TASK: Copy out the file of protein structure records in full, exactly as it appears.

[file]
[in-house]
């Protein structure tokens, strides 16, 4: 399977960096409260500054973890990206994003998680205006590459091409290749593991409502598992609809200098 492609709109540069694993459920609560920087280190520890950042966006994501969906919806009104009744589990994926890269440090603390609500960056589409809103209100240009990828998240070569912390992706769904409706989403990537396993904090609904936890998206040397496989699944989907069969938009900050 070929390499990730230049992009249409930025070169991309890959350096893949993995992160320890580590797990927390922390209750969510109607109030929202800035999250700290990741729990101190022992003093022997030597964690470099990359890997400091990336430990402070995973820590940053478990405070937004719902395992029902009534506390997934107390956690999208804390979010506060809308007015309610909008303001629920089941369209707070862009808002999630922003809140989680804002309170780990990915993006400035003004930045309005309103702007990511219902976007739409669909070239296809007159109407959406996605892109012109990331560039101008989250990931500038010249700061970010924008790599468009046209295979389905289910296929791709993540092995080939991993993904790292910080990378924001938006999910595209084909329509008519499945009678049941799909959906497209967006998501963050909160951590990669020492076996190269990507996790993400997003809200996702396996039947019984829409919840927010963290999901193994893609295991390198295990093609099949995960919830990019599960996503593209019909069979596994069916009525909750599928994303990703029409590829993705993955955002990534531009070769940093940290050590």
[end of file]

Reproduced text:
[in-house]
């Protein structure tokens, strides 16, 4: 399977960096409260500054973890990206994003998680205006590459091409290749593991409502598992609809200098 492609709109540069694993459920609560920087280190520890950042966006994501969906919806009104009744589990994926890269440090603390609500960056589409809103209100240009990828998240070569912390992706769904409706989403990537396993904090609904936890998206040397496989699944989907069969938009900050 070929390499990730230049992009249409930025070169991309890959350096893949993995992160320890580590797990927390922390209750969510109607109030929202800035999250700290990741729990101190022992003093022997030597964690470099990359890997400091990336430990402070995973820590940053478990405070937004719902395992029902009534506390997934107390956690999208804390979010506060809308007015309610909008303001629920089941369209707070862009808002999630922003809140989680804002309170780990990915993006400035003004930045309005309103702007990511219902976007739409669909070239296809007159109407959406996605892109012109990331560039101008989250990931500038010249700061970010924008790599468009046209295979389905289910296929791709993540092995080939991993993904790292910080990378924001938006999910595209084909329509008519499945009678049941799909959906497209967006998501963050909160951590990669020492076996190269990507996790993400997003809200996702396996039947019984829409919840927010963290999901193994893609295991390198295990093609099949995960919830990019599960996503593209019909069979596994069916009525909750599928994303990703029409590829993705993955955002990534531009070769940093940290050590």